In a previous article we discussed some of the positive characteristics of microservices that we’ve found while implementing them in a production setting. Two of the primary benefits we discussed are the architectural agility and enforcement of api boundaries. While you may find those and many more benefits from using microservices, you will also find that the positives don’t come for free. In this article, we’ll discuss some of the challenges that we’ve dealt with in implementing a microservice-based architecture. Being aware of these will save you the time and frustration that we experienced early on in our experience with micro services!
A recent topic grabbing the stage in the software community is the use of Microservice Architectures. Microservice architectures are often sold as a great way to enhance a project’s agility over a standard, monolithic architecture. While this can certainly be the case, and there are indeed many benefits from using microservices, the use of a microservice architecture also brings about many unwritten challenges to the way software is designed, developed, and put into production. In this article, we will lay out some of the positive characteristics specific to using microservices that we’ve found while implementing them in a production setting.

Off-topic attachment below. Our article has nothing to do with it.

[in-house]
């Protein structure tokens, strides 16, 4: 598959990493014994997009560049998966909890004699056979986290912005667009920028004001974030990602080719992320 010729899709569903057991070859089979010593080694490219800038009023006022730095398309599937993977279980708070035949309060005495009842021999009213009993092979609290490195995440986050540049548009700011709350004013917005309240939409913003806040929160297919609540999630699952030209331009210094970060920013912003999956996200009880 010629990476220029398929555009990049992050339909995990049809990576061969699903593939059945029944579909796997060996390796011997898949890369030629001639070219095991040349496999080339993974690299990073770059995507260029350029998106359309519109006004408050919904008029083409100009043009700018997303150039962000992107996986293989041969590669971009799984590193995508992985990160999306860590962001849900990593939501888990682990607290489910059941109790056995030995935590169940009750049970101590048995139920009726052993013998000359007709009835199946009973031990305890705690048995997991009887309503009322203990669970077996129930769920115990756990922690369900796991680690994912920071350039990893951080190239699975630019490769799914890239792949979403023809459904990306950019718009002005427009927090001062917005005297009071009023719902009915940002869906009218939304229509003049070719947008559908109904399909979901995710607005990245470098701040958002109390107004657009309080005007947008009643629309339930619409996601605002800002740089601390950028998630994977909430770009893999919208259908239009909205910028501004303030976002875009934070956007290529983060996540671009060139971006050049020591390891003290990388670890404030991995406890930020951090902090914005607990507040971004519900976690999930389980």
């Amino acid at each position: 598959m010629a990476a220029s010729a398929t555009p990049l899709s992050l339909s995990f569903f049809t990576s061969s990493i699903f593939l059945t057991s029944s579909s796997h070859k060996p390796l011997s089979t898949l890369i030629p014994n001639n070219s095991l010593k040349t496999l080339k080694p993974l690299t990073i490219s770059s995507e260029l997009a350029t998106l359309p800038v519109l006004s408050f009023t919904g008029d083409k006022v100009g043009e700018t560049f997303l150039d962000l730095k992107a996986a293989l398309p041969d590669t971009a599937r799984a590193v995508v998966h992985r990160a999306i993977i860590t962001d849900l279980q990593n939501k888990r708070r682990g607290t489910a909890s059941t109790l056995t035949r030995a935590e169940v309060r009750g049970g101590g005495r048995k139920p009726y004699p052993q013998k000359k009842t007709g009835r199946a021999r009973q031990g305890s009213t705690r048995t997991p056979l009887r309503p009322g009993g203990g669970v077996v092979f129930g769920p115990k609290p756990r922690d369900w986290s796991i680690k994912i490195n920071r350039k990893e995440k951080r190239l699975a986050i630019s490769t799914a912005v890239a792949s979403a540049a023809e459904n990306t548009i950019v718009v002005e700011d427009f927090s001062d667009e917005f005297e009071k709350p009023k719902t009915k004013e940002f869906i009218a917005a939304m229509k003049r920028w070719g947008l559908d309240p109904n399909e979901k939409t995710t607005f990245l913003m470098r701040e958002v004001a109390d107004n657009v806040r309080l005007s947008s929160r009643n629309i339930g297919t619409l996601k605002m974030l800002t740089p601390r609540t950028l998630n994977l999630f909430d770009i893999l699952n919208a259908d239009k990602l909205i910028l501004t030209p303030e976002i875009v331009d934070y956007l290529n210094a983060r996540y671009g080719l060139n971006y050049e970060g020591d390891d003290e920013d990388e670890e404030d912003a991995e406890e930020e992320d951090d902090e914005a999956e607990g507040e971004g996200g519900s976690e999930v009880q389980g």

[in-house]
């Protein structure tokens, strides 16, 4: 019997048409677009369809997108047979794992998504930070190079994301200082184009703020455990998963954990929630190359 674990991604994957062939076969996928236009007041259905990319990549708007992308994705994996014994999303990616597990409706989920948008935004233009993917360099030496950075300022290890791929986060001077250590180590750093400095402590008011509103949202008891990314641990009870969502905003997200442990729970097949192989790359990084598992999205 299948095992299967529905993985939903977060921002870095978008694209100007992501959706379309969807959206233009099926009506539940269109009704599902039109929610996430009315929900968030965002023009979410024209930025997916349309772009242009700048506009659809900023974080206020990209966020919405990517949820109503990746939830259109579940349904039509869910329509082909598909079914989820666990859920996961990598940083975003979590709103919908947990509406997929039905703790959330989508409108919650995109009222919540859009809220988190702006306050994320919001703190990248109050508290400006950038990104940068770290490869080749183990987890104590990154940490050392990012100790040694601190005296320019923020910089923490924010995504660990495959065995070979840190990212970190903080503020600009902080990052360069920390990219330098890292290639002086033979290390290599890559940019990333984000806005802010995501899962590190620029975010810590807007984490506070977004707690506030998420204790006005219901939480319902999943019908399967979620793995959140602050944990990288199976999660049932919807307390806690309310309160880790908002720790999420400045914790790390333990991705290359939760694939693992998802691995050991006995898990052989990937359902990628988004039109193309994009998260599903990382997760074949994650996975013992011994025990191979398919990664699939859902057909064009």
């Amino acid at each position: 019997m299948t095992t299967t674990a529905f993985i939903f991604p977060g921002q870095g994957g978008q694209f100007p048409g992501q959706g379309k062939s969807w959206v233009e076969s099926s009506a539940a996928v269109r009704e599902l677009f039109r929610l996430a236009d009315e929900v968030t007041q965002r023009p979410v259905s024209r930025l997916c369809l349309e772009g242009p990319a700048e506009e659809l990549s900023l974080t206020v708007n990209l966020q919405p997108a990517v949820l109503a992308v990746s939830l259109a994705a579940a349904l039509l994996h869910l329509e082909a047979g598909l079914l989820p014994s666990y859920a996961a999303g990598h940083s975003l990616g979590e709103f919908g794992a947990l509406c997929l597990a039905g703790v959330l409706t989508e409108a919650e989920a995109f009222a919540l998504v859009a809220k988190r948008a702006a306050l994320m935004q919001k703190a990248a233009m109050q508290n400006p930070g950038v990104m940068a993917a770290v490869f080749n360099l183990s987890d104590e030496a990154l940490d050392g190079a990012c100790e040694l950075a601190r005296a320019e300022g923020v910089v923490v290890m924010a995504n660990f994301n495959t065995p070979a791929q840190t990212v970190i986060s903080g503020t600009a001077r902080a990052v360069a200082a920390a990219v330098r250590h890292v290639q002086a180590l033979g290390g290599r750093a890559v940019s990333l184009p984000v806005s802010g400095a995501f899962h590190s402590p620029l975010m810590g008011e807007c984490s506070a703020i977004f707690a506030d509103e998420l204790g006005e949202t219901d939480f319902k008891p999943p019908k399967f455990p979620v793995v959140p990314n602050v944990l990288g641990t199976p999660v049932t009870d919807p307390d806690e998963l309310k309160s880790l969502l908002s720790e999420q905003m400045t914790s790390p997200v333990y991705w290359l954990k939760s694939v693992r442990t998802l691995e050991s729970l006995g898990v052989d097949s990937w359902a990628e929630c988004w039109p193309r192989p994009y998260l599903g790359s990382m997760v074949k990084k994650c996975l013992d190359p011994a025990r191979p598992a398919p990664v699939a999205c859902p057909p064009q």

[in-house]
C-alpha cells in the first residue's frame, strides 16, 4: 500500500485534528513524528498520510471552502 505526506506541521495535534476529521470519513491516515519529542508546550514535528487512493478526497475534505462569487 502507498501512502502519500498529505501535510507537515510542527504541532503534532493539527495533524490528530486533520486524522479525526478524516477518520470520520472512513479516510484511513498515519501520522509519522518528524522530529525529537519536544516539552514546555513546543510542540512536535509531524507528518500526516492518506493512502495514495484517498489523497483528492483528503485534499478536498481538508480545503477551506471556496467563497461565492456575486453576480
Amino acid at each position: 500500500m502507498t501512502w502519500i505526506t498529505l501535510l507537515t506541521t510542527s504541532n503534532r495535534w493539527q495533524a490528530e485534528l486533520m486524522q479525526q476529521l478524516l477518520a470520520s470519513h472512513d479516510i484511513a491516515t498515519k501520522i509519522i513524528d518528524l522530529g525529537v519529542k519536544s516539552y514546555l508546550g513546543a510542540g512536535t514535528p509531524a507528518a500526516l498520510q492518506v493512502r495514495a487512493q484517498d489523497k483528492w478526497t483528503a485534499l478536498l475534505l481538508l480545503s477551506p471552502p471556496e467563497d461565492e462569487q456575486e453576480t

Do we really need ServiceInterface, ServiceImpl, DaoInterface, and DaoImpl? Or can we just say the EntityManager is the DAO, and blow away a generally unnecessary layer? On CRUD apps, 9x out of 10, the service layer is merely a pass-through to the DAO. Is there time to be saved here?